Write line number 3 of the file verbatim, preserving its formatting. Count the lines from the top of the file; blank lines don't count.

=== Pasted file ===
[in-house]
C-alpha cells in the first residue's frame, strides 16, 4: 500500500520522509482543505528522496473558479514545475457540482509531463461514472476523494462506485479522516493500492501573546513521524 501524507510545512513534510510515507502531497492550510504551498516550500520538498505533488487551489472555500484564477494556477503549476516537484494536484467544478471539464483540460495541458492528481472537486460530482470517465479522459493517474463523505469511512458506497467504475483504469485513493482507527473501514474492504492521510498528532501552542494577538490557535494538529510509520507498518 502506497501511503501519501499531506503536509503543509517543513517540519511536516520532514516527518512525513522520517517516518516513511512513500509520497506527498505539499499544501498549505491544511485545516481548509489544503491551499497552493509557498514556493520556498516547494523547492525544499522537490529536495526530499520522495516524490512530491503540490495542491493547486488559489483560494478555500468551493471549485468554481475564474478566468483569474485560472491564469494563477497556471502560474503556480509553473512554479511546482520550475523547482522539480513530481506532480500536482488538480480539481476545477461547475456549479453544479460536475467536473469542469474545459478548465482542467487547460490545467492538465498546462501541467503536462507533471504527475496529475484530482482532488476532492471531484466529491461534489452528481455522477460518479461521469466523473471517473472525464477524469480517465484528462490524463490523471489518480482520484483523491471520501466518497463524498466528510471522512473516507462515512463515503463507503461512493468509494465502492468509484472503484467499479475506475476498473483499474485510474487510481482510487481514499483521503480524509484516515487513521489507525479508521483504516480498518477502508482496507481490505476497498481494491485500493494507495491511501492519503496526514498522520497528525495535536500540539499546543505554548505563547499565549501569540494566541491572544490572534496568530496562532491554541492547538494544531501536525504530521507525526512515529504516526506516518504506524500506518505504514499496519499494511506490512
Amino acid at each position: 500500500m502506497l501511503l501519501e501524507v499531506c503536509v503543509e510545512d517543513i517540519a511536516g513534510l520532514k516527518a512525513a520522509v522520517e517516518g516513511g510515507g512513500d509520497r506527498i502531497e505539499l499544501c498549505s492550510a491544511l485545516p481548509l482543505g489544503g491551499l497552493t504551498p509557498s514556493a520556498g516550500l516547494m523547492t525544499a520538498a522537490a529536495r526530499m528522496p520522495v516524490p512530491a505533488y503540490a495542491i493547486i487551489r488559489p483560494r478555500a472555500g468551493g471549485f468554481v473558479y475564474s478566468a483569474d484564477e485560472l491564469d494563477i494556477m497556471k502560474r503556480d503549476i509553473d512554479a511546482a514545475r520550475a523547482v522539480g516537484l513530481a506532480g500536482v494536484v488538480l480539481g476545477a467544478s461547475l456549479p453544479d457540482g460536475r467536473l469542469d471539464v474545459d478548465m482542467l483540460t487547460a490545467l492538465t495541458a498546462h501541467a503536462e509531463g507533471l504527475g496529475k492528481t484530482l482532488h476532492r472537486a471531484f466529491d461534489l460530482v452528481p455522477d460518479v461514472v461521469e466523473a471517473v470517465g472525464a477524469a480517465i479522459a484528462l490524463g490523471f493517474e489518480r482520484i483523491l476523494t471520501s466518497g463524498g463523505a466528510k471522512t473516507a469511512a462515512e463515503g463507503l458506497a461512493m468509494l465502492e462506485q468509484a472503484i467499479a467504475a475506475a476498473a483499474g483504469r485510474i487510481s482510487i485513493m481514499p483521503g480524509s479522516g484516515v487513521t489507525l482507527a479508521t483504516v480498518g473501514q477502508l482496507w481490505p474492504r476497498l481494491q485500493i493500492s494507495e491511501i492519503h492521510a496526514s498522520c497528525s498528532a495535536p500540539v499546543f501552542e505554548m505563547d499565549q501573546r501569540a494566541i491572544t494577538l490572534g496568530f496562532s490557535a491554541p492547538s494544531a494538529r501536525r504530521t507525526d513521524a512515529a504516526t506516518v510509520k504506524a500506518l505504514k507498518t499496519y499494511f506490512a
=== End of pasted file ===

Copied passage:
Amino acid at each position: 500500500m502506497l501511503l501519501e501524507v499531506c503536509v503543509e510545512d517543513i517540519a511536516g513534510l520532514k516527518a512525513a520522509v522520517e517516518g516513511g510515507g512513500d509520497r506527498i502531497e505539499l499544501c498549505s492550510a491544511l485545516p481548509l482543505g489544503g491551499l497552493t504551498p509557498s514556493a520556498g516550500l516547494m523547492t525544499a520538498a522537490a529536495r526530499m528522496p520522495v516524490p512530491a505533488y503540490a495542491i493547486i487551489r488559489p483560494r478555500a472555500g468551493g471549485f468554481v473558479y475564474s478566468a483569474d484564477e485560472l491564469d494563477i494556477m497556471k502560474r503556480d503549476i509553473d512554479a511546482a514545475r520550475a523547482v522539480g516537484l513530481a506532480g500536482v494536484v488538480l480539481g476545477a467544478s461547475l456549479p453544479d457540482g460536475r467536473l469542469d471539464v474545459d478548465m482542467l483540460t487547460a490545467l492538465t495541458a498546462h501541467a503536462e509531463g507533471l504527475g496529475k492528481t484530482l482532488h476532492r472537486a471531484f466529491d461534489l460530482v452528481p455522477d460518479v461514472v461521469e466523473a471517473v470517465g472525464a477524469a480517465i479522459a484528462l490524463g490523471f493517474e489518480r482520484i483523491l476523494t471520501s466518497g463524498g463523505a466528510k471522512t473516507a469511512a462515512e463515503g463507503l458506497a461512493m468509494l465502492e462506485q468509484a472503484i467499479a467504475a475506475a476498473a483499474g483504469r485510474i487510481s482510487i485513493m481514499p483521503g480524509s479522516g484516515v487513521t489507525l482507527a479508521t483504516v480498518g473501514q477502508l482496507w481490505p474492504r476497498l481494491q485500493i493500492s494507495e491511501i492519503h492521510a496526514s498522520c497528525s498528532a495535536p500540539v499546543f501552542e505554548m505563547d499565549q501573546r501569540a494566541i491572544t494577538l490572534g496568530f496562532s490557535a491554541p492547538s494544531a494538529r501536525r504530521t507525526d513521524a512515529a504516526t506516518v510509520k504506524a500506518l505504514k507498518t499496519y499494511f506490512a